Whispering Secrets Into Trees
by Zarina Muhammad
A ‘spirit house’ assemblage composed of repurposed birdcages, soil, salvaged organic materials and plant parts, incense, benzoin resin, snakeskin, clay, yarn, coins alongside 56 ‘memory fragments’ printed on postcards.
“Singapore has undergone rapid deforestation since 1819. Secondary vegetation has regrown on these previously disturbed lands. Did you have a favourite tree, plant, flower or weed growing near your home that you looked forward to meeting when you could? Did you have non-human companions growing up?
Where was the first forest where you met your first migratory birds, eagles, tree snakes, reticulated pythons, whip snakes, black spitting cobras, iguanas, fire ants, millipedes, centipedes, phasmids, arachnids and ground beetles? When was your first memory of crossing human-created thresholds? Where might you have met other residents, other keepers of the forest – the ones who perch on trees or sit on park benches, and disappear when you blink. What is your first memory of a forest, a tree, soil, earth, dirt, places where people refuse to step on because there’s no concrete? Can you say the names, see, hear, smell, sense all the bodies and beings who have resided, occupied, moved through, been displaced, rehomed, rerouted, uprooted in this exact spot where you stand?”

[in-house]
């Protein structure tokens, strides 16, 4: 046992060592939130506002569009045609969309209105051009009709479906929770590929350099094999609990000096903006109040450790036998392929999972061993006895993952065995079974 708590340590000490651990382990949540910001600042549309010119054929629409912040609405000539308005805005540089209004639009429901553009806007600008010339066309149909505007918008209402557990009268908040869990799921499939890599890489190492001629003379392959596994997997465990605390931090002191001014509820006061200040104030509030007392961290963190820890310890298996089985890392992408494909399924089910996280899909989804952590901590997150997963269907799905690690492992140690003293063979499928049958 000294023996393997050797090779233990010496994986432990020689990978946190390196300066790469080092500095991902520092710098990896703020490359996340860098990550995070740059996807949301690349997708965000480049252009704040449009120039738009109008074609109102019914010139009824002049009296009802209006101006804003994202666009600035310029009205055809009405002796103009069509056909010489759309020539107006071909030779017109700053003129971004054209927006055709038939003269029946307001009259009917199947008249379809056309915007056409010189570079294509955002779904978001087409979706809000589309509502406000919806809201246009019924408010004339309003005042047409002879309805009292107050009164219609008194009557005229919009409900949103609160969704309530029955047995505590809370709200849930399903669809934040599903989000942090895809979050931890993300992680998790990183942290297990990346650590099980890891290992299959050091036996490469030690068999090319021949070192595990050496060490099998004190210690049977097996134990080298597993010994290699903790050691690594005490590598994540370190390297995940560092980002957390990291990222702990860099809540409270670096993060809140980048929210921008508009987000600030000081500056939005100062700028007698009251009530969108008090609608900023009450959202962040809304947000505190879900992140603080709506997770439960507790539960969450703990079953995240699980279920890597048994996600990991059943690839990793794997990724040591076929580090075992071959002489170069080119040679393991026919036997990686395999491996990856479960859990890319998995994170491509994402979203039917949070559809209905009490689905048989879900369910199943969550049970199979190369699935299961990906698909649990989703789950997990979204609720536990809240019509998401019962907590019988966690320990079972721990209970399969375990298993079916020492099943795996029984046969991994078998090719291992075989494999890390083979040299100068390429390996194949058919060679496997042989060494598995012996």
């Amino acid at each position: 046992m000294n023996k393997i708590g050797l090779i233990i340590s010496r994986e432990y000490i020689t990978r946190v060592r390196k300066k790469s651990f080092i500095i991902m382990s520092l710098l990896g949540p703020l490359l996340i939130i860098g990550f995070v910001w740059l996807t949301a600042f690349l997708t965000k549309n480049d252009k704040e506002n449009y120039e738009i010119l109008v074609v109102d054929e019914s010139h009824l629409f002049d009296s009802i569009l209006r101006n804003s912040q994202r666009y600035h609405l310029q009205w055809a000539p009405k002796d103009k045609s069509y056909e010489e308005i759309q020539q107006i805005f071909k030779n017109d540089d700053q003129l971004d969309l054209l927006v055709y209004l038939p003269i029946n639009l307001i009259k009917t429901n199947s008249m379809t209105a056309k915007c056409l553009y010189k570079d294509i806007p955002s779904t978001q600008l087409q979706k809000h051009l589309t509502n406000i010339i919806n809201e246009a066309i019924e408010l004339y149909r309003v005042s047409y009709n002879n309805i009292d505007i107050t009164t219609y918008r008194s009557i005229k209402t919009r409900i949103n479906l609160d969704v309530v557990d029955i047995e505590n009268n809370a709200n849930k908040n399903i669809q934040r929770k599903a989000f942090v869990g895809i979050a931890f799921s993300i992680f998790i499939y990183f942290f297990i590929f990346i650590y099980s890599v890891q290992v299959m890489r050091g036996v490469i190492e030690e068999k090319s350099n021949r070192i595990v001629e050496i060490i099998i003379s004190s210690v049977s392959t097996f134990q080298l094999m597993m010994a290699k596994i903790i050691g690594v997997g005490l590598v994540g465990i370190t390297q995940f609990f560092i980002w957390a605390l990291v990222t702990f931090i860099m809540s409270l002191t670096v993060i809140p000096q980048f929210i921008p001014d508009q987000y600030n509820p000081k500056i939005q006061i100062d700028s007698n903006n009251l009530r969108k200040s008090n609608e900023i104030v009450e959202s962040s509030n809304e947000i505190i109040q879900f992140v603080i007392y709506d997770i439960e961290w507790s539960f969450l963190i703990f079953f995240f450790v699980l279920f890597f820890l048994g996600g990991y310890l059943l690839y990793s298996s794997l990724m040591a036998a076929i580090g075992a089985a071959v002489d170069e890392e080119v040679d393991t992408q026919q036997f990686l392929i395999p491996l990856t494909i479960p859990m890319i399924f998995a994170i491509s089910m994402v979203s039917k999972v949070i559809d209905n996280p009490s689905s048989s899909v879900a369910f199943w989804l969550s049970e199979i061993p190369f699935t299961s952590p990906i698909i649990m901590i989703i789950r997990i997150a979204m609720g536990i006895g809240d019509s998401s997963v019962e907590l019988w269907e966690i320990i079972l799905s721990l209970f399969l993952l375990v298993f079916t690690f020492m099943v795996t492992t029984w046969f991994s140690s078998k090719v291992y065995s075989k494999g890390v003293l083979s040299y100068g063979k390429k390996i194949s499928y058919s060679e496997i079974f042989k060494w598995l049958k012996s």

Whispering Secrets into Trees is part assemblage, part letter addressed to the trees older than the buildings in our neighbourhoods, part exquisite corpse to be activated and extended with each additional reader, part performative object for anyone to play ventriloquist or medium with, part correspondence with an imagined stranger in these strange new times where we are isolated from one another. The work draws from environmental and land histories, biographical memory fragments, the names we give our favourite trees, places of childhood and the stories of non-human companions of that time whom we might have shared secrets with.
Artwork description: A ‘spirit house’ assemblage composed of repurposed birdcages, soil, salvaged organic materials and plant parts, incense, benzoin resin, snakeskin, clay, yarn, coins alongside 56 ‘memory fragments’ printed on postcards.